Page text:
Martin Guitar Factory Tour worker
A worker tests a recently completed Martin guitar.

While on the tour, signs and even demonstration pieces are shown to give you a better understanding of the 300 steps in the making of a Martin guitar.

Tours of the factory are very detailed and can last anywhere from 45-90 minutes, depending on the guide and the number of questions from the group. Tours of the factory are typically led by either long-time employees or retired employees who really know all aspects of making these beautiful instruments.

It was amazing to visit the factory and see the amazing craftsmanship that goes into each guitar. Even though I’m not a guitar player, I thoroughly enjoyed my visit to the Martin Guitar factory. This is definitely one of the best tours I’ve done at any factory anywhere, and I’d highly recommend it to anyone.

Pearl inlay at the Martin Guitar Tour.
A craftsman carefully inlays pearl into a Martin guitar.

During your visit, make sure to save time either before or after your tour to check out the small Martin Guitar Museum just off the main lobby.

The museum has a great collection of guitars from every era of production, dating all the way back to the first days of the company. While it would have been nice to have seen guitars that were owned by some of the many famous artists that use Martin guitars, the museum is still a great way to understand how the guitar has changed throughout the years.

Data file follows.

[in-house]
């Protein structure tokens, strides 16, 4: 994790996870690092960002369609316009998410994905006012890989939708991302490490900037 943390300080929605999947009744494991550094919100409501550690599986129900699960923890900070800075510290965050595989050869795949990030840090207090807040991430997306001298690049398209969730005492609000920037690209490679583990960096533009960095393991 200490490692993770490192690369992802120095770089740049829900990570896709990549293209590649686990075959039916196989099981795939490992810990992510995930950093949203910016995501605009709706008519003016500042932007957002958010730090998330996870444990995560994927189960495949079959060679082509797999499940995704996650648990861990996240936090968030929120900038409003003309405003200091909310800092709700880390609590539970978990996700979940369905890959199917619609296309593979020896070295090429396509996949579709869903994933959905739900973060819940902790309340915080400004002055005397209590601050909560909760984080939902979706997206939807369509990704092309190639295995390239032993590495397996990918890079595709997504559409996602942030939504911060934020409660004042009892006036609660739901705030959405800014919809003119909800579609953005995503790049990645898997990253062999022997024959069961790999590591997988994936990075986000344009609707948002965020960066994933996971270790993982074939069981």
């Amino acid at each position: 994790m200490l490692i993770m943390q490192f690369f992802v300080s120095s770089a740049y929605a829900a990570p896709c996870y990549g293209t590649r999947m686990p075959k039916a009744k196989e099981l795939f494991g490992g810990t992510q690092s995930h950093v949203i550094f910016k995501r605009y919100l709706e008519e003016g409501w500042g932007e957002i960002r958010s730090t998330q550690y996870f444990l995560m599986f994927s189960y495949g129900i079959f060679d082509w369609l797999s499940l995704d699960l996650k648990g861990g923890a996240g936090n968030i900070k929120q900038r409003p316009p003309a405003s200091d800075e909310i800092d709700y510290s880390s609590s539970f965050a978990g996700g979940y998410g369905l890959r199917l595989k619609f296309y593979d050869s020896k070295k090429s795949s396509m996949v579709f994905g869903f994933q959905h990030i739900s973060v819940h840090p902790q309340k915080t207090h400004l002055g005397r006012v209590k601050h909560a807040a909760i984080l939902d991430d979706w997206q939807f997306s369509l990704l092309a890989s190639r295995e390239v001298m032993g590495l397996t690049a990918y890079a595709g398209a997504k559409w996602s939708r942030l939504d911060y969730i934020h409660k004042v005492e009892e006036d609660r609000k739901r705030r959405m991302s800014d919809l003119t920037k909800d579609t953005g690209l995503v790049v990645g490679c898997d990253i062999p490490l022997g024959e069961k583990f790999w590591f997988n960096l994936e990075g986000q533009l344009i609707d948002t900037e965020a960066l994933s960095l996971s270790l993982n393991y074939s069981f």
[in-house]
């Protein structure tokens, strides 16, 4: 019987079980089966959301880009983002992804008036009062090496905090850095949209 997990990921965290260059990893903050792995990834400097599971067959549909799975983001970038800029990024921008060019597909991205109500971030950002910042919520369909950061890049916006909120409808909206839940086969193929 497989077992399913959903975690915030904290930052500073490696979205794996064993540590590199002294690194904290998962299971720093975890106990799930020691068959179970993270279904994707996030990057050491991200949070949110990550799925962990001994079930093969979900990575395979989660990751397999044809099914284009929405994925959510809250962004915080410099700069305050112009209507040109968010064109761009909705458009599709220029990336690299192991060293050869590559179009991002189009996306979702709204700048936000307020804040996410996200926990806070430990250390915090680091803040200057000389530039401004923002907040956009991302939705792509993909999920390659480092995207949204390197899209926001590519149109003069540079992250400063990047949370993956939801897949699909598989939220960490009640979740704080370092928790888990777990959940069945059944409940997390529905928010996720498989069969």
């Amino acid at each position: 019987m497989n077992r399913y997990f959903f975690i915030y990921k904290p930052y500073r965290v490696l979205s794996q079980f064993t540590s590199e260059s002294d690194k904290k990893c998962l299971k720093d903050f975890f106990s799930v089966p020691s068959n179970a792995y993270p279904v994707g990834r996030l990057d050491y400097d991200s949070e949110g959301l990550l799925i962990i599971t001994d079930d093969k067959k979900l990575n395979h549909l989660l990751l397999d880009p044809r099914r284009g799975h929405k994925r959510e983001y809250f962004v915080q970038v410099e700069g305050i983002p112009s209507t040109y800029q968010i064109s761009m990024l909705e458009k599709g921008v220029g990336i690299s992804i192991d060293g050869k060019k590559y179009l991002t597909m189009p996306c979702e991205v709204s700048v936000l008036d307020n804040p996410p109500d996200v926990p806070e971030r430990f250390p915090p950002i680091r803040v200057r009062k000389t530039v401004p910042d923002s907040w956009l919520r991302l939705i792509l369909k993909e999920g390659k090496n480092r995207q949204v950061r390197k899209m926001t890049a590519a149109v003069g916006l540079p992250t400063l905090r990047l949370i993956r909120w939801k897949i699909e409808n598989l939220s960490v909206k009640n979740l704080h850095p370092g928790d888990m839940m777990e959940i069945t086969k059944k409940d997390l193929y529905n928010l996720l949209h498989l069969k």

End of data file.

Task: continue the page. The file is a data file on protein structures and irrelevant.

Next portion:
Martin Guitar Museum in Nazareth, PA.
The Martin Guitar Museum showcases many original tools from the early 1800s.

There is also a small gift shop in the lobby for anyone looking for a souvenir from their visit.

For guitar players, make sure to find the somewhat hidden Pickin’ Parlor, which features several Martin guitars that you can play, but not purchase, while visiting.  Be warned, however, that playing one of these guitars will likely make you want to spend your entire savings on one of these beautiful instruments.

Whether you are a guitar player or not, I highly recommend a visit to the Martin Guitar Factory tour to see how these amazing instruments are made.

Martin Guitar Factory Tours

Hours: Monday-Friday: 10a-2p
Tickets must be reserved in advance

Cost: $5 

Website: MartinGuitar.com

Address: 510 Sycamore St.
Nazareth, PA 18064


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6 thoughts on “Touring the Martin Guitar Factory in Nazareth, PA: The Oldest Guitar Maker in the World”

  1. My son just starting learning to play the guitar last year. He is in love with it and is really good. Unfortunately, because of his Autism and ADHD he becomes very frustrated when he is learning a new peace of music. As a result, I try to keep his love of the instrument in tact my surrounding him with all things music. I think we will see about touring this facility in the near future. Anything thing and everything for our children.

  2. We purchased ($25@) the “Behind the Scenes” tour which was wonderful. American craftsmanship at its finest! I own several of these fine instruments, it was a thrill to see and talk with the people who make them. IMHO-the finest guitars in the world.